As the country continues struggle with the financial effects of the Covid-19 pandemic, the reporting of accurate information and transparency from public companies is more important than ever. In the first article of this two-part series, we examined guidance for public companies regarding supply chain and workforce disclosures. In this article, we will explore accounting judgments and compliance with Generally Accepted Accounting Principles (GAAP) in the age of Covid-19.
The pandemic will bring careful inspection of companies’ accounting judgments and compliance with GAAP, which already form the basis of nearly a quarter of federal securities class action suits. In a recent statement, Sagar Teotia, the SEC’s chief accountant, noted that “many accounting areas  may involve significant accounting judgments and estimates in light of the evolving status of Covid-19.” Among these areas, the chief accountant listed “fair value and impairment considerations; leases; debt modifications or restructurings; hedging; revenue recognition; income taxes; going concern; subsequent events; and adoption of new accounting standards.”
Teotia’s comments comport with those of his predecessor, Wesley Bricker, who once observed, “[i]t is hard to think of an area more important than ICFR [internal control over financial reporting].” Areas such as revenue recognition have received particular attention, including the Financial Accounting Standards Board’s 2014 update to the standards application to recognizing revenue from customer contracts.
Accounting Practices Remain Enforcement Priority
Nevertheless, accounting practices have remained an enforcement priority for the SEC. In its Fiscal Year 2019 Report, the Division of Enforcement noted that the commission brought actions against public companies for “deficient disclosure controls, misleading risk factor disclosures, and misleading presentation of non-GAAP metrics”
Specifically, the commission recently filed a $30 million settled action against a global pharmaceutical company that allegedly failed to timely disclose and accrue for liability arising out of a Justice Department investigation into the classification of a product under the government’s Medicaid Drug Rebate Program.
Similarly, the commission filed a $40 million settled action against the U.S. subsidiary of a global car manufacturer that allegedly incentivized car dealers to report inaccurate monthly sales and to maintain a “cookie jar” of unreported sales from which the dealerships could draw when the dealers fell short of monthly targets.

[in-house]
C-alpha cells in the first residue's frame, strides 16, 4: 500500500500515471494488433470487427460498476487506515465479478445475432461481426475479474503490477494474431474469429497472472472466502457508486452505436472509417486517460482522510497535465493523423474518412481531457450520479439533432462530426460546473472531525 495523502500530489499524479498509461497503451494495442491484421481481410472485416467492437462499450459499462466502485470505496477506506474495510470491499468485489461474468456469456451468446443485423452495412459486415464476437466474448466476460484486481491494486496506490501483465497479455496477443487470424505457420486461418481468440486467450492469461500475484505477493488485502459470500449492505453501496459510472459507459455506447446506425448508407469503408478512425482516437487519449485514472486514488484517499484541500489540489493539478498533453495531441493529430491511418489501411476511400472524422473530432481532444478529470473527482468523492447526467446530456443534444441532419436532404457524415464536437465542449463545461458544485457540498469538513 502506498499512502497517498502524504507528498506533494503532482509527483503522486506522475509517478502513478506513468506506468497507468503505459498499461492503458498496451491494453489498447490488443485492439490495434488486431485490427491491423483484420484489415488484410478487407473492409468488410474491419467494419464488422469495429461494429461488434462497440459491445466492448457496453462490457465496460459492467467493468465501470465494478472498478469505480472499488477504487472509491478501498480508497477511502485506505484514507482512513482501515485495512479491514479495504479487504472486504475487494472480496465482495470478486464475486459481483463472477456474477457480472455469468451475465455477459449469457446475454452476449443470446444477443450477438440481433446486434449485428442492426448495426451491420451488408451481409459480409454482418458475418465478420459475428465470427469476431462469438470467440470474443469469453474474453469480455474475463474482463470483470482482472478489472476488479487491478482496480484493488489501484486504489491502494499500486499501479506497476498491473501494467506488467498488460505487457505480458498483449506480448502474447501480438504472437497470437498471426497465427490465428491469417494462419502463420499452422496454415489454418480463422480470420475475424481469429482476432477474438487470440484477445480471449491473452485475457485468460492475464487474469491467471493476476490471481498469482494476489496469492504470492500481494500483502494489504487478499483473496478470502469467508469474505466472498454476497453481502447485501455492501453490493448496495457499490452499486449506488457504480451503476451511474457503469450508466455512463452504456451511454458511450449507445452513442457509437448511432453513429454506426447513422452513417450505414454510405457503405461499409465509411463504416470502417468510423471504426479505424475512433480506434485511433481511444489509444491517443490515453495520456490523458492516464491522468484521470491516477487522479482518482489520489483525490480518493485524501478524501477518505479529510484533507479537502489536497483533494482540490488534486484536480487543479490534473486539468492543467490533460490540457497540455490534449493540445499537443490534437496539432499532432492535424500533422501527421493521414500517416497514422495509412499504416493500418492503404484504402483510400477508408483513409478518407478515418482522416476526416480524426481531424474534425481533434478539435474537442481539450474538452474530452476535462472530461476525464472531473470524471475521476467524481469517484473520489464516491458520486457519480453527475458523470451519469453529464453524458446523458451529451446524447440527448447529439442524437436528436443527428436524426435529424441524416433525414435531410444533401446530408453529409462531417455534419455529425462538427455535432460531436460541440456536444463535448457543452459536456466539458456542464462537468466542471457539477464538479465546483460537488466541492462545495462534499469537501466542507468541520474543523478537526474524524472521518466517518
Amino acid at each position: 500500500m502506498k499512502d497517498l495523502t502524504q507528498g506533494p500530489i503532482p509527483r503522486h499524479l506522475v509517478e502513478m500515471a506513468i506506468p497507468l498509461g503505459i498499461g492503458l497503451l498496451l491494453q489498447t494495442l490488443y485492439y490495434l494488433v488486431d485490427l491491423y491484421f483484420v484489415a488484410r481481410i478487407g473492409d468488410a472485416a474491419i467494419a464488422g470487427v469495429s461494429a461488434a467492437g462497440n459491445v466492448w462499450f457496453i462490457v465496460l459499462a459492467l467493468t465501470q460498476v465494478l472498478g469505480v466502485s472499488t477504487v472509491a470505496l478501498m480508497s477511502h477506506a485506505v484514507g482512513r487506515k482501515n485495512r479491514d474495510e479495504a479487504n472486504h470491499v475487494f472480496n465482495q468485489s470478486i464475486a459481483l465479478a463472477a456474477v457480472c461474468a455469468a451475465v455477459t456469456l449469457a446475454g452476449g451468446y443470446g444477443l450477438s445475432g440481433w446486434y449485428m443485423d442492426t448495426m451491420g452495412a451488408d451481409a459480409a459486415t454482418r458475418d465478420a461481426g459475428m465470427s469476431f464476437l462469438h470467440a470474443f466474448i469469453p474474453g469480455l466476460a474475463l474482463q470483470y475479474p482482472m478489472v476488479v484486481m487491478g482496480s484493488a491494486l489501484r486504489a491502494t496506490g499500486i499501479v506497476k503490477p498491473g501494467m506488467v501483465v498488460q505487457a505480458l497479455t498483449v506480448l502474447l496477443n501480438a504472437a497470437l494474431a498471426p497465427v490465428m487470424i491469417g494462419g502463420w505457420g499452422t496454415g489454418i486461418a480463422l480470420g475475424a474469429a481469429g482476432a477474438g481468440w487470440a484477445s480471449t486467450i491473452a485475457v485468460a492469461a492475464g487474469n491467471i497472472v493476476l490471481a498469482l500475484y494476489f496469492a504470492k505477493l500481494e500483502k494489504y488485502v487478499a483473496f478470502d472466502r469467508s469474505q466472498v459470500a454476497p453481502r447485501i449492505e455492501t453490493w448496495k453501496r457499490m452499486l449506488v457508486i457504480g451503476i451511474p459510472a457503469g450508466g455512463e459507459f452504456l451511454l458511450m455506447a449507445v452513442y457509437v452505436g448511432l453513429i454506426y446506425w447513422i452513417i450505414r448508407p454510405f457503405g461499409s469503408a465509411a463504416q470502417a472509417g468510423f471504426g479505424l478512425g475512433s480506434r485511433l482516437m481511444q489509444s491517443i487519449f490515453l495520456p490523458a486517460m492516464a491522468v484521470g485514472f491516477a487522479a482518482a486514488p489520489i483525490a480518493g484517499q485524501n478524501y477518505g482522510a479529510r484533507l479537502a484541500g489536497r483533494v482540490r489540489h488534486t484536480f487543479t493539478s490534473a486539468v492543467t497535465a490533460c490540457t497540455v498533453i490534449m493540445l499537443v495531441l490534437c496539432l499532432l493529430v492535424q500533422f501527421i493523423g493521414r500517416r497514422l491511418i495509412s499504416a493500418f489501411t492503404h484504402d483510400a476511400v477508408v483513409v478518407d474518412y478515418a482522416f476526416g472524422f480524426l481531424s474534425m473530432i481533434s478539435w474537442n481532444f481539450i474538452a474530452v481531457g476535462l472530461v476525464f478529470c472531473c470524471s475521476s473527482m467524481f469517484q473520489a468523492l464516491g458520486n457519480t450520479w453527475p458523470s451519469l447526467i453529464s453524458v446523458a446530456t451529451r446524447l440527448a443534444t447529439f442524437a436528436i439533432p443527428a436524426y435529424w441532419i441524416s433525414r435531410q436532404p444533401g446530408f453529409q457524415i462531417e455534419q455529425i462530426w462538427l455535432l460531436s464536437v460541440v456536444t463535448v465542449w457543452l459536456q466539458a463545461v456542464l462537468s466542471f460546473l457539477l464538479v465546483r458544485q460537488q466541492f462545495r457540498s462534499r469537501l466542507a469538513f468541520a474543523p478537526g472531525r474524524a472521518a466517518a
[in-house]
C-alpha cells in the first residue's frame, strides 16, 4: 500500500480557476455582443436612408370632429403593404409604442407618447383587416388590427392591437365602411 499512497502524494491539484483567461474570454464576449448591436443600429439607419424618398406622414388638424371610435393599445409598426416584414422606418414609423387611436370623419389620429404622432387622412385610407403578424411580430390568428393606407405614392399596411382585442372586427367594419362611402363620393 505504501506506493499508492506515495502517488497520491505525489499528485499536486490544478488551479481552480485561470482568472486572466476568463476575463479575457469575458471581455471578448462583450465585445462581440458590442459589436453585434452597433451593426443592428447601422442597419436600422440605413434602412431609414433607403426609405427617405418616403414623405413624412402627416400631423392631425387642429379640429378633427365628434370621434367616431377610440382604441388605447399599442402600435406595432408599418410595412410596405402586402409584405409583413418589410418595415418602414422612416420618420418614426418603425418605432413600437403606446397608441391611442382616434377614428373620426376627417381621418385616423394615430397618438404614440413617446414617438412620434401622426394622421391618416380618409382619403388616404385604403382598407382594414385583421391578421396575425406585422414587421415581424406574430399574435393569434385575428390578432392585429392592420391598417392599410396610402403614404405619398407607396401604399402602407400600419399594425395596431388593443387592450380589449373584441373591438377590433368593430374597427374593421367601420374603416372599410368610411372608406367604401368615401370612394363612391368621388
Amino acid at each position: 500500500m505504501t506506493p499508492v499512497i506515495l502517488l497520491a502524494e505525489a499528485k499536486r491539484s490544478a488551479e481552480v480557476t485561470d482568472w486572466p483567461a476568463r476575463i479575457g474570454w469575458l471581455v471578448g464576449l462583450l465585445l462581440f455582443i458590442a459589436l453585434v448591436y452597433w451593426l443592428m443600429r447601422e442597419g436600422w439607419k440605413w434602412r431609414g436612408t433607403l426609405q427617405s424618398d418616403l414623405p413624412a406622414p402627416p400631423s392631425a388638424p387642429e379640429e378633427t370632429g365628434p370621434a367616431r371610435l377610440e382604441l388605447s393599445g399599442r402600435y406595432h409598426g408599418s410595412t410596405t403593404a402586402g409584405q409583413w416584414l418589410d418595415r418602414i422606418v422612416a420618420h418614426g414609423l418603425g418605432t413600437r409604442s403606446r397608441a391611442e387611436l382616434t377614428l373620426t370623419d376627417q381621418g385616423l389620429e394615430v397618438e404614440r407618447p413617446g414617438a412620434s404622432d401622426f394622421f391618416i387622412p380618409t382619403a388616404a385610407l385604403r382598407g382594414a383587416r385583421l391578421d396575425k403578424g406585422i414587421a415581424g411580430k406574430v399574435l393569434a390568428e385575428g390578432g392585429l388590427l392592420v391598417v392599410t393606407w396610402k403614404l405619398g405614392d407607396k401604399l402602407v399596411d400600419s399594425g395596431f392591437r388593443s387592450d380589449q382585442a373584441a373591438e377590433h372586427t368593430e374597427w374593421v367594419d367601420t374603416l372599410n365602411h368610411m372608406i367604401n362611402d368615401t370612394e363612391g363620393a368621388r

The Division of Corporation Finance’s March 25 guidance provides some factors for companies to consider in connection with their financial reporting:
- How has Covid-19 impacted your capital and financial resources, including your overall liquidity position and outlook? Has your cost of or access to capital and funding sources, such as revolving credit facilities or other sources changed, or is it reasonably likely to change?
- How do you expect Covid-19 to affect assets on your balance sheet and your ability to timely account for those assets? For example, will there be significant changes in judgments in determining the fair-value of assets measured in accordance with U.S GAAP or IFRS?
- Do you anticipate any material impairments (e.g., with respect to goodwill, intangible assets, long-lived assets, right of use assets, investment securities), increases in allowances for credit losses, restructuring charges, other expenses, or changes in accounting judgments that have had or are reasonably likely to have a material impact on your financial statements?
As Division of Corporation Finance’s guidance suggests, it may be prudent to review and, if necessary, strengthen internal controls over financial reporting. For example, with respect to revenue recognition, pressure to meet prior or interim revenue projections, or to minimize the impact of the crisis, may tempt the premature recognition of revenue.
Companies should consider more robust testing of revenue, as well as the broadening of inquiries beyond those who already provide certifications or sub-certifications, to ensure that revenue can be recorded accurately for the appropriate periods.
This column does not necessarily reflect the opinion of The Bureau of National Affairs, Inc. or its owners.
John C. Grugan is a partner with Ballard Spahr and represents clients in government investigations and complex litigation brought by the SEC, the Department of Justice, the Consumer Financial Protection Bureau, and state attorneys general.
Kahlil Williams is an associate in Ballard Spahr’s Litigation Department, where he represents companies and individuals in government and internal investigations, actions involving securities and corporate governance, and complex commercial litigation.